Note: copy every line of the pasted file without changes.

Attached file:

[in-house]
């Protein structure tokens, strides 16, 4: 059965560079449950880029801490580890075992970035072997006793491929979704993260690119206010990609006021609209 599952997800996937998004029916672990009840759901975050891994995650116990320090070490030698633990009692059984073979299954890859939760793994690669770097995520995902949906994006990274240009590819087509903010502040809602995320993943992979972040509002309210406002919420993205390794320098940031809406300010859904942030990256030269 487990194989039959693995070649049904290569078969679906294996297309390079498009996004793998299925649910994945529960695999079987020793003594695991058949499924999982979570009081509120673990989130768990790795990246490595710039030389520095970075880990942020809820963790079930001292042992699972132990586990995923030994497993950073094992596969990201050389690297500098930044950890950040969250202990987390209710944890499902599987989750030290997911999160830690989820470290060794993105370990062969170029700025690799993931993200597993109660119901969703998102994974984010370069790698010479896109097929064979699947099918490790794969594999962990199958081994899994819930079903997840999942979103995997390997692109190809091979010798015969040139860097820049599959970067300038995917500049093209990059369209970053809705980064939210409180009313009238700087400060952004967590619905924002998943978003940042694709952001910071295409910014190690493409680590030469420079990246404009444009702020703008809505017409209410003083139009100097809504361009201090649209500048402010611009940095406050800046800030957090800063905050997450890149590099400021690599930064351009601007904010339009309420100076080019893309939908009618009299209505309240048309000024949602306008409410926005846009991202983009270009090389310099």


[in-house]
């Protein structure tokens, strides 16, 4: 059965560079449950880029801490580890075992970035072997006793491929979704993260690119206010990609006021609209 599952997800996937998004029916672990009840759901975050891994995650116990320090070490030698633990009692059984073979299954890859939760793994690669770097995520995902949906994006990274240009590819087509903010502040809602995320993943992979972040509002309210406002919420993205390794320098940031809406300010859904942030990256030269 487990194989039959693995070649049904290569078969679906294996297309390079498009996004793998299925649910994945529960695999079987020793003594695991058949499924999982979570009081509120673990989130768990790795990246490595710039030389520095970075880990942020809820963790079930001292042992699972132990586990995923030994497993950073094992596969990201050389690297500098930044950890950040969250202990987390209710944890499902599987989750030290997911999160830690989820470290060794993105370990062969170029700025690799993931993200597993109660119901969703998102994974984010370069790698010479896109097929064979699947099918490790794969594999962990199958081994899994819930079903997840999942979103995997390997692109190809091979010798015969040139860097820049599959970067300038995917500049093209990059369209970053809705980064939210409180009313009238700087400060952004967590619905924002998943978003940042694709952001910071295409910014190690493409680590030469420079990246404009444009702020703008809505017409209410003083139009100097809504361009201090649209500048402010611009940095406050800046800030957090800063905050997450890149590099400021690599930064351009601007904010339009309420100076080019893309939908009618009299209505309240048309000024949602306008409410926005846009991202983009270009090389310099």